SMATS FX is proud to provide our weekly analysis of currency markets and exchange rates.
- Over the past week, the USD strengthened against 19 of the top 20 currencies. The only currency it weakened against was the JPY (-0.16). The two most notable movements to the upside were against the ZAR (4.88%) and the AUD (1.82%).
- Data wise, we had a few events on the US side last week. Most notable, was the US inflation data on Tuesday, where consumer price index moderated to 0.1% (MoM) and 4% (YoY). On Thursday, we saw retail sales come in much higher than expected at 0.7% (MoM) from a previous figure of -1.1%. This was quite positive for the US.
- On Wednesday, we have the US Federal Open Market Committee (FOMC) meeting and the Federal Reserve Bank interest rate decision. This is a major event in the markets, and we expect volatility around this period. Although we don’t expect any change in policy, the tone of the meeting will be closely watched by the market. Any hints of a delay in bond purchase tapering could result in USD weakness.
- The Aussie Dollar failed to hold up against developed-market currencies. The GBP/AUD pair appreciated by 0.53% during the week, climbing to 1.8910 from an open of 1.8808.
- Australia’s unemployment rate for the month of August was recorded at 4.5%, down from 4.6% in July. However, the declining unemployment can be attributed to a decline in the labor participation rate as opposed to improved conditions in the labor market. In fact, the number of full-time jobs slipped by 68 000, and part-time employment declined by 78 200.
- Nevertheless, it appears that consumer sentiment in Australia is improving. The Westpac Consumer Confidence Index increased by 2%, coming in at 106.2 from 104.1 in the month prior. The NAB Business Confidence Index came in at -5 for August, an improvement from the previous reading of -7.
- This week will be rather light on the data front. Manufacturing PMI for September will come due along with Services PMI.
- Last week, New Zealand released the current account data relating to the second quarter, the GDP growth rate pertaining to the second quarter and the Business NZ PMI for August. The current account remains in a deficit of NZD -1.396 billion, well below the NZD 1.1 billion forecast. The GDP growth rate came out with a 2.8% increase on quarter which is above the 1.4% forecast. The Business NZ PMI for August reflected an index score of 40.1.
- The NZD experienced its second consecutive week of weakness against the greenback despite expectations for an increase in interest rates in early October.
- There is not too much data being released this week other than the balance of trade pertaining to August. The balance of trade deficit is expected to widen from NZD -402 million in July to NZD -633 million.
- Last week, we saw the EUR gain against the GBP, opening at 0.85 on Monday and closing at around 0.852 on Friday. The EUR weakened significantly against the USD and JPY, while remaining volatile against the CHF and NZD.
- This comes as the US started its talks on tapering and removing some of its Covid emergency spending. Many other economies, including New Zealand and others in the region, are keeping an eye on their inflation rates to determine their own monetary response.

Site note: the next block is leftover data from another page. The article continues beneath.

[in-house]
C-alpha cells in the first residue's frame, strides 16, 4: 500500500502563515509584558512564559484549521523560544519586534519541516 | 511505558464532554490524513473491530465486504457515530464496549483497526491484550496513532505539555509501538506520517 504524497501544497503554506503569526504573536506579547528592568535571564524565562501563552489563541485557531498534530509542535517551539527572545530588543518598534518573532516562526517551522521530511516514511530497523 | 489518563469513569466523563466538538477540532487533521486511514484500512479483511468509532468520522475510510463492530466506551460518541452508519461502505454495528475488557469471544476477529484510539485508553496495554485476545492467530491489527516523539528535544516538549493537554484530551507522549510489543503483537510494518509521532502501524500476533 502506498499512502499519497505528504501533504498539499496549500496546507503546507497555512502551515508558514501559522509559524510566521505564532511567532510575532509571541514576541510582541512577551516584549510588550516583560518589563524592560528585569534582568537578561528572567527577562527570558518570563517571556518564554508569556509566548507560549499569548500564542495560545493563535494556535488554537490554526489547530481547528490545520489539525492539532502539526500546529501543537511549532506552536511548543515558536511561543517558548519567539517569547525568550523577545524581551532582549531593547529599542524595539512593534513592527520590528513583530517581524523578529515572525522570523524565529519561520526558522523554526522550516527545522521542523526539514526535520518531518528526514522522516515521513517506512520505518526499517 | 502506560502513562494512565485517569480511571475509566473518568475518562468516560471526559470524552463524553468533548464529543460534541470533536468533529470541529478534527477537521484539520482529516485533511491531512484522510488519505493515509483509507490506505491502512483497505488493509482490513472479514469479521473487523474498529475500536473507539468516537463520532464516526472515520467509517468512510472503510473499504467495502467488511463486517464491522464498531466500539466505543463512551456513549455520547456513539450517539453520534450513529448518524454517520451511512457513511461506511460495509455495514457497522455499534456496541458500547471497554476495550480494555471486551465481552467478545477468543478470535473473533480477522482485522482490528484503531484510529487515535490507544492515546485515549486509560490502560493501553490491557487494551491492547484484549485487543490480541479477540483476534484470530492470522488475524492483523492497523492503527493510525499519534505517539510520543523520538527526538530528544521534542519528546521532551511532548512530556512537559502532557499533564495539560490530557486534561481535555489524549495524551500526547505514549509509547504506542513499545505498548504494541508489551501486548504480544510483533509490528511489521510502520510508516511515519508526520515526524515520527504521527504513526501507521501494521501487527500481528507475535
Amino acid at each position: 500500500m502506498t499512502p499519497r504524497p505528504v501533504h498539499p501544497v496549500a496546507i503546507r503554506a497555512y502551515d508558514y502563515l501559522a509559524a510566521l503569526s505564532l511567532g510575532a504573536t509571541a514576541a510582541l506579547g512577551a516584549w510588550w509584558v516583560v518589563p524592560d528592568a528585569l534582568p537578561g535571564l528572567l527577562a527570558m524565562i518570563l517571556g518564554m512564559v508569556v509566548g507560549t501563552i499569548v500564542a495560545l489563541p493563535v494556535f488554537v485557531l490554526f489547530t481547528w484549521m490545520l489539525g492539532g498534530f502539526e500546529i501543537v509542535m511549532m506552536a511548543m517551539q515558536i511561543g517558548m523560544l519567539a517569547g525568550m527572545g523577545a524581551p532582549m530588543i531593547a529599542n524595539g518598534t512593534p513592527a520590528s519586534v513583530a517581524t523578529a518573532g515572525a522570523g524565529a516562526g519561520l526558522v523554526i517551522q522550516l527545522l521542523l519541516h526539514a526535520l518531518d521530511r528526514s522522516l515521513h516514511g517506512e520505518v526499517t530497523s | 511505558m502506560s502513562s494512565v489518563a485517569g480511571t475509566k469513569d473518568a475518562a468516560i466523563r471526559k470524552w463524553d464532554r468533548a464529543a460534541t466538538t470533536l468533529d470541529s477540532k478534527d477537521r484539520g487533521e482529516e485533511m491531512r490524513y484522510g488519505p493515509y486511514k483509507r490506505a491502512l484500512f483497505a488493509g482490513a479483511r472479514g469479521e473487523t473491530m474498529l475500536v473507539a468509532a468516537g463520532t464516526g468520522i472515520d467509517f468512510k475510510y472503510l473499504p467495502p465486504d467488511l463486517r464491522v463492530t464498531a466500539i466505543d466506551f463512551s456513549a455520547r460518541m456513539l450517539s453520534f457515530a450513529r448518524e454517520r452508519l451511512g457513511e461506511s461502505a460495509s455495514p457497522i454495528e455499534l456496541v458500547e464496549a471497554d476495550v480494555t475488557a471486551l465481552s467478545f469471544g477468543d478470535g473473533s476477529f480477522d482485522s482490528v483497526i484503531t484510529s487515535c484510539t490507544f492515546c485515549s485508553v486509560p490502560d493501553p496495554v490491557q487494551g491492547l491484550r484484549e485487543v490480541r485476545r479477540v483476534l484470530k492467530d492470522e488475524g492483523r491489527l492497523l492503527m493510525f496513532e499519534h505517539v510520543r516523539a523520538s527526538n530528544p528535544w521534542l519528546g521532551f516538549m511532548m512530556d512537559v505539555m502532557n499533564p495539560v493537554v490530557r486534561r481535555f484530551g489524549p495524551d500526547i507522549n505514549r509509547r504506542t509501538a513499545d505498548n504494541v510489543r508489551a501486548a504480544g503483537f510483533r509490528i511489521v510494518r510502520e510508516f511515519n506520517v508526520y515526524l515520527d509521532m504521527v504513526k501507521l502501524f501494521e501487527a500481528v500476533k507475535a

- The main sticking point was continued reiteration from the ECB that inflation is not a cause for concern at present. However, one or two hawks at the ECB have stated that if inflation “surprises them” in terms of duration and size, the ECB will have the tools at its disposal to address it.
- The ECB has stated that it has no plans for a taper and may increase the Asset Purchases Program (APP) as the PEPP is downscaled. Analyst and investors will keep a keen eye on the discussions around the EEA budget rules as a change in borrowing mechanisms is expected to account for emergency spending and to prop up the EUR.
- The UK inflation rate came in at 3.2% in August, up from 2% in the month prior. Month-on-month figures indicate a price expansion of 0.7%. While the significantly higher reading can be largely attributed to the base effect, the main upward price pressure came from transport, housing and utilities, and recreation.
- The unemployment rate lowered in the three months leading up to July, from 4.7% to 4.6%. 183,000 new jobs were added to the economy, further supporting the narrative for the region’s economic recovery.
- However, retail sales data did not prove as optimistic. Despite an expected increase, retail sales fell by 0.9% in August, recording a further decline after a 2.8% contraction in July.
- The GBP/USD pair shed 0.70% in value during last week’s trade. After kicking off around the 1.3840 mark on Monday, the pair touched lows of 1.3727 before closing at 1.3740.
- This week, we have the Bank of England’s (BoE) interest rate decision. The BoE is expected to hold its interest rates at 0.1% in this month’s report. Bond purchases are likely to remain set at £875 billion. GFK Consumer Confidence Index for the month of September is also due for release.
- Excessive ZAR weakness ran rampant across the market. The Rand could not hold on to its gains made from the country’s current account surplus two weeks ago. The most noticeable loss is against the JPY last week of 4.75%. This indicates that institutional money is running to safe havens as the grim outlook is phased in for South Africa.
- The Rand is currently trading at 20.21 against the British Pound, 14.78 against the US Dollar and 17.31 against the Euro.
- This upcoming week will see the SARB interest rate decision on Thursday. The interest rate is expected to stay the same, but if it changes this could have a large impact on the flow of funds in and out of the country. An increase in interest rates could cause the ZAR to strengthen as more money will flow in via institutional trades.